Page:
May 4, 2017
After our great hikes yesterday, we wanted to get in a couple more.
We did the Falls Trail in the morning. It follows the Frijoles Creek downstream to reach the upper waterfall.
The creek flows into the Rio Grande not long after the Falls.
The trail used to go all the way to the Rio Grande, but the Frijoles Creek had a really huge flood several years ago. Much of the trail past the Upper Falls washed away.
We passed a dozen kids playing in the creek with a teacher supervising. They were also hiking to the Falls, so we hurried our pace to try to keep ahead of them.
The children showed up about 10 minutes after we did. We decided to spend some time hanging out to let the children get ahead of us on the way back.
We took the old trail down to the Lower Falls. It required quite a bit of scrambling in places, but the trail wasn’t too bad overall.
Jon checked out the trail down to the Rio Grande, but it seemed completely wiped out. After poking around a bit, we headed back.
No sign of the children. To get to the falls, the trail is all downhill, so returning was over 500 feet of climbing. At least the geology is pretty interesting.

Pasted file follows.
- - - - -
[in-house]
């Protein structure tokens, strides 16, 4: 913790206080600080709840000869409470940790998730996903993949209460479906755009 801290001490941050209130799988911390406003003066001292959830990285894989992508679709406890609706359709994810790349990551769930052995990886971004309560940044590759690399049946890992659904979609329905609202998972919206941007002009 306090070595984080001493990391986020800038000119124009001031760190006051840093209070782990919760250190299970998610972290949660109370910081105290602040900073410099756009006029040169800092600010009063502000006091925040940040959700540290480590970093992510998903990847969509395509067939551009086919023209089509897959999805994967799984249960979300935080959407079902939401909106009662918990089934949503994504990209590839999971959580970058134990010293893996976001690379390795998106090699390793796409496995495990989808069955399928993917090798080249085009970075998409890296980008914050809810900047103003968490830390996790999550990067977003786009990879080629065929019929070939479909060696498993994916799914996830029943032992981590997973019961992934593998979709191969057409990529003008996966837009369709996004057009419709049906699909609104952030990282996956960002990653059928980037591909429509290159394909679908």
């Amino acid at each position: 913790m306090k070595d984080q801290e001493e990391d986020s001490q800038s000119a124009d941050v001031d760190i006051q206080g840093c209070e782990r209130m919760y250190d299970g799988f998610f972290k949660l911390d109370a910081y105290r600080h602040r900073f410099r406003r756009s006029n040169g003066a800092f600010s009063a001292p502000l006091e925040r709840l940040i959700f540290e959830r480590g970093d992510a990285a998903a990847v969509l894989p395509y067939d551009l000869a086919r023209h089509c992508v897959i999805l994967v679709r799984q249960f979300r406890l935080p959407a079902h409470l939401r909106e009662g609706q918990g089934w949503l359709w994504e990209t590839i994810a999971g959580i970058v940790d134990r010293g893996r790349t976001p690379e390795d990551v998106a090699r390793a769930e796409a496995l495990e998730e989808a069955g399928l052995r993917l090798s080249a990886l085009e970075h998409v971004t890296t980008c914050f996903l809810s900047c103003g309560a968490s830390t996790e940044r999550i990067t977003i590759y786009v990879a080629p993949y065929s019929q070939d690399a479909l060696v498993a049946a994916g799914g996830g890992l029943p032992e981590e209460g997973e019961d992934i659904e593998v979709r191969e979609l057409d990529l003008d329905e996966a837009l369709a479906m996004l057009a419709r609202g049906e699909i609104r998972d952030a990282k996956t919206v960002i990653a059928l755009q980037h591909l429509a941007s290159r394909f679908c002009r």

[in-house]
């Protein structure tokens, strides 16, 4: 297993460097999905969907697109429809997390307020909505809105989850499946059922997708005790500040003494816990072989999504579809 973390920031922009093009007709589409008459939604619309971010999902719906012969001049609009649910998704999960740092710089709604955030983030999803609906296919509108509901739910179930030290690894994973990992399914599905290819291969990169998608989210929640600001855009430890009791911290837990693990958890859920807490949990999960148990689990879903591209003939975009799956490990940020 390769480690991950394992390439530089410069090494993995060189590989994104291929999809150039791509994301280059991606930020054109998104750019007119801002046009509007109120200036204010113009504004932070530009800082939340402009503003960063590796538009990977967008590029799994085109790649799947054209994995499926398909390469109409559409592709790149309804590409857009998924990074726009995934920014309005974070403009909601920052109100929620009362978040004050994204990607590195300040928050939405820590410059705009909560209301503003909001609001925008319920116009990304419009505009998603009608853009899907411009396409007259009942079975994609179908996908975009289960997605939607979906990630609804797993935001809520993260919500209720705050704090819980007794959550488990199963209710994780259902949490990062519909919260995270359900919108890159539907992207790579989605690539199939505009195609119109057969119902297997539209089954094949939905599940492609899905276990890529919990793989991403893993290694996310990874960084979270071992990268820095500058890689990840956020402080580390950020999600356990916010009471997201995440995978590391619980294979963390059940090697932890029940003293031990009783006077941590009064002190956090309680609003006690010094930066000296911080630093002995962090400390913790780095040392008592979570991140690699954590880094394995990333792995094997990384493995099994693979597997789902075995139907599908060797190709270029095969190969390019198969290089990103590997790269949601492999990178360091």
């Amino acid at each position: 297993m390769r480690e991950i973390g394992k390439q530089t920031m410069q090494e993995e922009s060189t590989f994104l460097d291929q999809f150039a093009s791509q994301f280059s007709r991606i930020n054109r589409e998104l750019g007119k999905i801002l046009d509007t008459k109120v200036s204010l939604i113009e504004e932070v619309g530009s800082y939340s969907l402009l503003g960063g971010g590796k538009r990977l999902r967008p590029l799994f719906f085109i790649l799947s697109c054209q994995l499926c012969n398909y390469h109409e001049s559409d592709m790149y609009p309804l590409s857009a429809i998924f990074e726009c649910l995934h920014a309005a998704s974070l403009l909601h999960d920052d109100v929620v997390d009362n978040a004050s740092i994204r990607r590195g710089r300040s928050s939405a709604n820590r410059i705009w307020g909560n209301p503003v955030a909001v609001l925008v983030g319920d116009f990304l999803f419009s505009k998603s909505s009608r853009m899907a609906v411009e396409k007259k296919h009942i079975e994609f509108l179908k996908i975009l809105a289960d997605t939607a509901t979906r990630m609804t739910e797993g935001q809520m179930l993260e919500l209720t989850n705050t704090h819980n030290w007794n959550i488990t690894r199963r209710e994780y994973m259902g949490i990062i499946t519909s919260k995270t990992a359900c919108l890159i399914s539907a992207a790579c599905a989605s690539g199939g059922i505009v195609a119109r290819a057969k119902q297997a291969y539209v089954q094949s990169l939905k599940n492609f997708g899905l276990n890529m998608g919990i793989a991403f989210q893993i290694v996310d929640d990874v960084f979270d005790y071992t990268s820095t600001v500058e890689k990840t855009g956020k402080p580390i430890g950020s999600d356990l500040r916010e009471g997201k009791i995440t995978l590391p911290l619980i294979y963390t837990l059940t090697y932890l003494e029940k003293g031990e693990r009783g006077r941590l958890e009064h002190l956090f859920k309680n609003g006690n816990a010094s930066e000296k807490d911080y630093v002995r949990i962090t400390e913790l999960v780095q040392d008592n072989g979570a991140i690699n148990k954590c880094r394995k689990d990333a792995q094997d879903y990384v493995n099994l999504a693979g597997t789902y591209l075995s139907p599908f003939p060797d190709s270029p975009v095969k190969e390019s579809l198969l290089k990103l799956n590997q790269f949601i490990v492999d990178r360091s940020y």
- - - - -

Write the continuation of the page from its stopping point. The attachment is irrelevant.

After a rest at the camper, we went out on the motorcycle to get to the Tsankawi Village Trail on the other side of the Bandelier National Monument. To get to it, we drove out through White Rock before arriving at the trailhead.
There were a number of cars there. It had already gotten pretty warm. The trail is only 1.5 miles long, but there is a significant amount of up and scrambling required.
There are also a couple of ladders to climb up.
The views from the top of the mesa are incredible.
This area was inhabited by the Ancestral Tewa Pueblo who are related to the San Ildefonso Pueblo. Tsankawi was located at the top of the mesa and consisted of 275 ground floor rooms. This area was occupied during the 1400s.
The top of the mesa had stone wall construction.
Most of the visible remnants are the bases of some of the stone walls.
To continue on the loop trail, you take some pretty steep bits down.
The geology is the same as the rest of Bandelier National Monument. The mesa consists of the same soft, vocanic tuff.
If you continue along the trail, you go by areas with the obvious signs of habitation.
There are great numbers of cavates, both ones people lived in and ones that were used for storage.
There are foot and handholds cut into the rock in places.
There are some really nice petroglyphs, too.
The walls are criss-crossed with worn trails, but most of those are from more modern visitors.
The site is definitely worth seeing. Like the Falls and Loop trails, there is a guidebook to this site.
We stopped by a grocery on our way back to the campground. It was nice to pick up a few things to add to dinner.